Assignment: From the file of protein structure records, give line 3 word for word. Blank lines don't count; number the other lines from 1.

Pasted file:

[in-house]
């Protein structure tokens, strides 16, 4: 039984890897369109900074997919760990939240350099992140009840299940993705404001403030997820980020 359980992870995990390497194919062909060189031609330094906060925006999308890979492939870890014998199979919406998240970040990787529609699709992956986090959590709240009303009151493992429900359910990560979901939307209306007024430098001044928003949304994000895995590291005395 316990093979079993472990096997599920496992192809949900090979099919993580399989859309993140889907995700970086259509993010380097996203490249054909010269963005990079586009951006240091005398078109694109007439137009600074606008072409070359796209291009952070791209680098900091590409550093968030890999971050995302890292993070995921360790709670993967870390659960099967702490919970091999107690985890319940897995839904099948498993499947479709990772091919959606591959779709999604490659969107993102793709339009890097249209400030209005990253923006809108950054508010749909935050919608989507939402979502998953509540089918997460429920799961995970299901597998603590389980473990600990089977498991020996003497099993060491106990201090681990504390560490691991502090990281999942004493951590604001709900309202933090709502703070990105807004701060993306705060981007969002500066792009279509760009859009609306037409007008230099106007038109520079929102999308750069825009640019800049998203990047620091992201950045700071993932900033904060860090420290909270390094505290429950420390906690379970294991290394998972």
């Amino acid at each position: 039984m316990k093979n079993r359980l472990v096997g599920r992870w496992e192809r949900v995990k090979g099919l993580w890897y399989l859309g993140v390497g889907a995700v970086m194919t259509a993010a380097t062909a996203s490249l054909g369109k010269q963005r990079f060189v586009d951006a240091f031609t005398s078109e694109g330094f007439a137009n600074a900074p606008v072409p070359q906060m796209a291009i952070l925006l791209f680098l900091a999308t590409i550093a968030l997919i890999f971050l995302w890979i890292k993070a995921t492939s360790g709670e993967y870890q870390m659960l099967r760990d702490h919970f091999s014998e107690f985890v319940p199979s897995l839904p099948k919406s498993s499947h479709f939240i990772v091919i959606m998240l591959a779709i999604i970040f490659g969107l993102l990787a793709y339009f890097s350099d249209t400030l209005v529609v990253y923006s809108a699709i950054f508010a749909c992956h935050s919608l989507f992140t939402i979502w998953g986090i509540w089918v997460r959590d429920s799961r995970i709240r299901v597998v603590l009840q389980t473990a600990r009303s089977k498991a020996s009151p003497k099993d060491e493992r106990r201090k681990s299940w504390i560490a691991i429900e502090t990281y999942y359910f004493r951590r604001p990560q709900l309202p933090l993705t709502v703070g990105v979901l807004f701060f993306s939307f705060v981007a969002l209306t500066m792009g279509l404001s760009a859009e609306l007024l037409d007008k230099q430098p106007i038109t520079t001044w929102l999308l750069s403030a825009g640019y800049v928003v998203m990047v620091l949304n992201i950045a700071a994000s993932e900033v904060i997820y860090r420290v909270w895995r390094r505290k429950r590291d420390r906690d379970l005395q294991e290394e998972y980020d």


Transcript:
């Amino acid at each position: 039984m316990k093979n079993r359980l472990v096997g599920r992870w496992e192809r949900v995990k090979g099919l993580w890897y399989l859309g993140v390497g889907a995700v970086m194919t259509a993010a380097t062909a996203s490249l054909g369109k010269q963005r990079f060189v586009d951006a240091f031609t005398s078109e694109g330094f007439a137009n600074a900074p606008v072409p070359q906060m796209a291009i952070l925006l791209f680098l900091a999308t590409i550093a968030l997919i890999f971050l995302w890979i890292k993070a995921t492939s360790g709670e993967y870890q870390m659960l099967r760990d702490h919970f091999s014998e107690f985890v319940p199979s897995l839904p099948k919406s498993s499947h479709f939240i990772v091919i959606m998240l591959a779709i999604i970040f490659g969107l993102l990787a793709y339009f890097s350099d249209t400030l209005v529609v990253y923006s809108a699709i950054f508010a749909c992956h935050s919608l989507f992140t939402i979502w998953g986090i509540w089918v997460r959590d429920s799961r995970i709240r299901v597998v603590l009840q389980t473990a600990r009303s089977k498991a020996s009151p003497k099993d060491e493992r106990r201090k681990s299940w504390i560490a691991i429900e502090t990281y999942y359910f004493r951590r604001p990560q709900l309202p933090l993705t709502v703070g990105v979901l807004f701060f993306s939307f705060v981007a969002l209306t500066m792009g279509l404001s760009a859009e609306l007024l037409d007008k230099q430098p106007i038109t520079t001044w929102l999308l750069s403030a825009g640019y800049v928003v998203m990047v620091l949304n992201i950045a700071a994000s993932e900033v904060i997820y860090r420290v909270w895995r390094r505290k429950r590291d420390r906690d379970l005395q294991e290394e998972y980020d």